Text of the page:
Where to find a knight in Sadovoye Koltso: Shugaeva's revenue house recognized as an architectural landmark

Where to find a knight in Sadovoye Koltso: Shugaeva's revenue house recognized as an architectural landmark
The seven-storey building built in 1913 is a piece of Nordic Art Nouveau with Gothic-style elements. Its fronts are decorated with plaster bas-reliefs depicting medieval warriors, ladies and winged lions. The key peculiarity of its Gothic decor is a sculpture of a knight in armour resting on his sword.

The former Anna Shugaeva's revenue house has been listed as a cultural heritage site of regional significance. The seven-storey building was erected in 1913 by architect Vasily Volokitin in Nordic Art Nouveau. This style features solid architectural forms, no fine details and wrought elements in front decoration, as well as use of natural colours and textures.

Anna Shugaeva's building fronts overlook the Sadovaya-Samotyochnaya Street and Likhov Pereulok. The building is shaped like letter L.

"This building is an example of a revenue house of the early 20th century. It is primarily remarkable for its Gothic-style decor. Its facades are adorned with plaster bas-reliefs with figures of medieval ladies and warriors in armour. There are also figures of winged lions. The main entrances are decorated with paired sculptures of these mythical beasts. But the key element of this house is the statue of a knight in armour resting on his sword at the seventh floor level. Sadovaya-Samotyochnaya Street offers a wonderful view of the figure. People still live in this house," Head of the Moscow Cultural Heritage Department Alexei Yemelyanov said.

In addition to bas-reliefs, facades are adorned with high reliefs, prominent three-dimensional mouldings of medieval knights, as well as mascarons and individual plaster elements such as rosettes, knightly swords and shields. The building’s walls are painted light grey, while decorations are dark grey.

For merchants and tenants

According to the architect's design, the first floor and the basement were to house shopping premises. The semi-basement and the other six floors had apartments. Today the first floor houses shops, and the other six floors are residential. Windows in this building vary in size and shape ― rectangular, semicircle and lancet (acute arch). Balcony railings are made as balustrades (a row of sculptural columns) and arcades (a row of identical arches). In addition, there are straight, semicircle, twisted and faceted columns and semi-columns on the facade.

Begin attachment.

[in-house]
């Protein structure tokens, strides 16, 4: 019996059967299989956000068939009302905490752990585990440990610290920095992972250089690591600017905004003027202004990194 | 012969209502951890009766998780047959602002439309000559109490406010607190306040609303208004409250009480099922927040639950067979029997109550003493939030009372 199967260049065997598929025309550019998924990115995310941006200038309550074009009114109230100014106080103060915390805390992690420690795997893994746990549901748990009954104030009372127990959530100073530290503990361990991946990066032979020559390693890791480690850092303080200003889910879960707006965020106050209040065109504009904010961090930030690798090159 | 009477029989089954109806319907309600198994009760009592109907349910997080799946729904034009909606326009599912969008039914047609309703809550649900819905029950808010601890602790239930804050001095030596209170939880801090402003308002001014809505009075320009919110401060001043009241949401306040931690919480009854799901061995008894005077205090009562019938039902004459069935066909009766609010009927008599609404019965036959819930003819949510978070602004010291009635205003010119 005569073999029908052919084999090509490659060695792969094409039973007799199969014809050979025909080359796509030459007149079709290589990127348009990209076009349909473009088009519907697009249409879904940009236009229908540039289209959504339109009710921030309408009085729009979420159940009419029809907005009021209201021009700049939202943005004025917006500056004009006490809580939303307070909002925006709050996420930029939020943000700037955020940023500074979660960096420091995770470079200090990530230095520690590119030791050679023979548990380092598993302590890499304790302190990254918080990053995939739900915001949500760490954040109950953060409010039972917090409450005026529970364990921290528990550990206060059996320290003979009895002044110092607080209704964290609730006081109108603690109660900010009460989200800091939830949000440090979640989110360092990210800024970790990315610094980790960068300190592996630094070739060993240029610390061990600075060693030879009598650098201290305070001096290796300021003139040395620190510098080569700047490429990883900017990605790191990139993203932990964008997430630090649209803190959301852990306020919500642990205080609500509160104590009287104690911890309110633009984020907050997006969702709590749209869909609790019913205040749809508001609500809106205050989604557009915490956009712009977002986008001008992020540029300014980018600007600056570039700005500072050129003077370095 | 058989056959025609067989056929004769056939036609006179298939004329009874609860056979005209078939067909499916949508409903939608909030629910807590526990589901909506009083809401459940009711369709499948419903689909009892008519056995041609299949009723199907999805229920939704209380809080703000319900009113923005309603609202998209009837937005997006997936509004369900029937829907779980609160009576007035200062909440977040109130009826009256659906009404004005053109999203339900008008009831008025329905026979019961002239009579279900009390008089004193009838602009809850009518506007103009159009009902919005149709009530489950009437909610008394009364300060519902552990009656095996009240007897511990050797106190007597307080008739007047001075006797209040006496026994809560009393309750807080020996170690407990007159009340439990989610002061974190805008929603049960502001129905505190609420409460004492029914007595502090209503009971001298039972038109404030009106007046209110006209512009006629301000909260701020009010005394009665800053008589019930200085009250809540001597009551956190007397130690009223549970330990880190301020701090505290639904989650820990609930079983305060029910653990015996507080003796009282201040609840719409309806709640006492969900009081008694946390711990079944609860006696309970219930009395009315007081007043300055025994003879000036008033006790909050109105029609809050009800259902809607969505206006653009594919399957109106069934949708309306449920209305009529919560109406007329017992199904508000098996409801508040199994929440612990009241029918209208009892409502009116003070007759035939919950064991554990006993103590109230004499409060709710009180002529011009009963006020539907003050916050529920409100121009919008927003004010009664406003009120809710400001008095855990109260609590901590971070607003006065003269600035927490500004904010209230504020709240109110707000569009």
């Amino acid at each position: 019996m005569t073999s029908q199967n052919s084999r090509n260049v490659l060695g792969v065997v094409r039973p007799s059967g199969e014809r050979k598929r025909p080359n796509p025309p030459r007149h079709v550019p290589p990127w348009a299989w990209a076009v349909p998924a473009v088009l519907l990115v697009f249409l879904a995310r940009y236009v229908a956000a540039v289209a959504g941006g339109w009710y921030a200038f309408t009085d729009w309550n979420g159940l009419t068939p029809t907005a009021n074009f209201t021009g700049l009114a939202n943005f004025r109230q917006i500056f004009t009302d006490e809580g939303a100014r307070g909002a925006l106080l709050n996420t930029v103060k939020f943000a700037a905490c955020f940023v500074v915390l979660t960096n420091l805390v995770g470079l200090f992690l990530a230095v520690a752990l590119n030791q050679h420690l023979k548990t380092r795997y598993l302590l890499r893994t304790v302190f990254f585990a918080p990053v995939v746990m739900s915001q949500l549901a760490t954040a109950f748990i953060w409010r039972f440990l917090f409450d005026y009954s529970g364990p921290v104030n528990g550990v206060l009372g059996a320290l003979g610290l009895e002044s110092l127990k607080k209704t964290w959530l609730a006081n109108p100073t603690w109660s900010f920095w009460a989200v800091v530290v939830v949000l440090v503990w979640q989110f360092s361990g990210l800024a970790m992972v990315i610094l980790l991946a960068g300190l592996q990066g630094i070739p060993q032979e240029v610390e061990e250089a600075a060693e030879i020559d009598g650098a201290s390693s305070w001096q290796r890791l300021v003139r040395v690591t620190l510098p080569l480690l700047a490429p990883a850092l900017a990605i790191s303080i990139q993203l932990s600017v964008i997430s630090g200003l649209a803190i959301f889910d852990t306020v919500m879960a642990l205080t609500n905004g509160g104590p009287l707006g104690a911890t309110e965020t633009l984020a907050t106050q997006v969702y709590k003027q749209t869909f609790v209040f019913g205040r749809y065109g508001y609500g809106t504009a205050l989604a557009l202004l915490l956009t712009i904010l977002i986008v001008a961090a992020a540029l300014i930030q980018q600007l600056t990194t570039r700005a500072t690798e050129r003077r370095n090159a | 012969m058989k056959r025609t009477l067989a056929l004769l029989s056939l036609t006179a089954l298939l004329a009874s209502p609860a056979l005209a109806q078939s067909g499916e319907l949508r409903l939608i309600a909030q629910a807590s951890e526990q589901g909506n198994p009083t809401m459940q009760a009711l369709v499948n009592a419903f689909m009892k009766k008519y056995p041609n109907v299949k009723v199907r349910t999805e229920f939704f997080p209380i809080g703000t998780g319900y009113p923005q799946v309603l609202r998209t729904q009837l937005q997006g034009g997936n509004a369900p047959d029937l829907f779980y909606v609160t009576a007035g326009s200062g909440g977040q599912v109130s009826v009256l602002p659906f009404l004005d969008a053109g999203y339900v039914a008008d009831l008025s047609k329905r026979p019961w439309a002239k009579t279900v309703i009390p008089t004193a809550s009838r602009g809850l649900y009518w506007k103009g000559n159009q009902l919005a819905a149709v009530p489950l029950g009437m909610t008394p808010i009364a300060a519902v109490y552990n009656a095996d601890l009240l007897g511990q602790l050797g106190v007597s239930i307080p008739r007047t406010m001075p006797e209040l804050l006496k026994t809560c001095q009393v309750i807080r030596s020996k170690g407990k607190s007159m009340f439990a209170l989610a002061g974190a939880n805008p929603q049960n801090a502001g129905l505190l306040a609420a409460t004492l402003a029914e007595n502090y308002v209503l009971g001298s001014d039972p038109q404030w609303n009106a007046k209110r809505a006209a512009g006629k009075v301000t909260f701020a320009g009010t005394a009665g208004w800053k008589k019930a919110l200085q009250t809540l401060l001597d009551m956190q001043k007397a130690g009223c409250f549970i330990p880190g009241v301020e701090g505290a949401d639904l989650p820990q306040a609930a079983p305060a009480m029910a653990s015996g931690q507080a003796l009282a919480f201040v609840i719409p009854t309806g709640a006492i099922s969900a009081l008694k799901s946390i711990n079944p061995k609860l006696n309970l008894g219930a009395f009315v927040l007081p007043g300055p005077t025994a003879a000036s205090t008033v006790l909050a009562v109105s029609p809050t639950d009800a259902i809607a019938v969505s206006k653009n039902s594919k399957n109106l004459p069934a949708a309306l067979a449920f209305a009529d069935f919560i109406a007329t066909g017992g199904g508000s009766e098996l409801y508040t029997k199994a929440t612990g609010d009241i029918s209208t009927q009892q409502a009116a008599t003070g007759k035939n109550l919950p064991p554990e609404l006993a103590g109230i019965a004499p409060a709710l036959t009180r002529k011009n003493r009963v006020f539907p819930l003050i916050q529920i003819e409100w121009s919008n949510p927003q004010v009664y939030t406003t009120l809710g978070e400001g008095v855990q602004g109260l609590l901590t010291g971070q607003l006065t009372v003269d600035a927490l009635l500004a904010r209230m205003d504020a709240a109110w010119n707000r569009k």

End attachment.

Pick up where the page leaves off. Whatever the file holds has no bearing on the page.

The walls of the first to sixth floor are decorated with unequal rockface stones (masonry imitation), and the walls of the last floor are finished with smooth plaster.

The front hall overlooking the Sadovaya-Samotyochnaya Street boasts well-preserved interior with painted heraldic symbols and moulded medallions. Moreover, there you can see the stairs with sculptured metal guardrails and the floor made of small ceramic encaustic tiles of various shapes and sizes.

According to Alexei Yemelyanov, after Anna Shugaeva's revenue house has been declared regional cultural heritage site, it is protected by the state. Today any alteration in its appearance is prohibited and any restoration work in communal facilities (entrances, stairwells), as well as on fronts, must be approved and supervised by the Moscow Department of Cultural Heritage.

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Anna Shugaeva (year of birth and death unknown) was the owner of a revenue house on Sadovaya-Samotyochnaya Street. Her husband, Sergei Shugaev was an honoured citizen and owned several revenue houses in Moscow.

Vasily Volokitin (year of birth and death unknown) is a Russian and Soviet architect known for his Gothic-style revenue houses. Merchant Schroeder's revenue house (7 Bolshoi Zlatoustinsky Pereulok) was built according to his design; together with architects Ivan Kondratenko and Semyon Doroshenko, Volokitin designed Gordon and Shugaev's aparts house (8 Malaya Molchanovka Street).

There is an ongoing program in place to preserve and restore Moscow’s architectural landmarks.  The cultural heritage list is regularly updated. Over the past seven years alone, about 700 monuments have been added. They include over 370 newly discovered cultural heritage sites and about 330 cultural heritage landmarks of federal and regional significance.

Recently, another piece of Nordic Art Nouveau architecture, a revenue house owned by the lawyer Fyodor Plevako, has been registered as an architectural landmark. Its facades are decorated with maiolica panels made at the Savva Mamontov's pottery workshop.  In addition, firebird house in the centre of Moscow was recognized as an architectural monument. It is one of the most distinctive creations of the renowned architect Ernst-Richard Niernsee. The asymmetrical facade of the building is decorated with ceramic tiles, which were also manufactured at the Abramtsevo pottery workshop, owned by the famous philanthropist Savva Mamontov.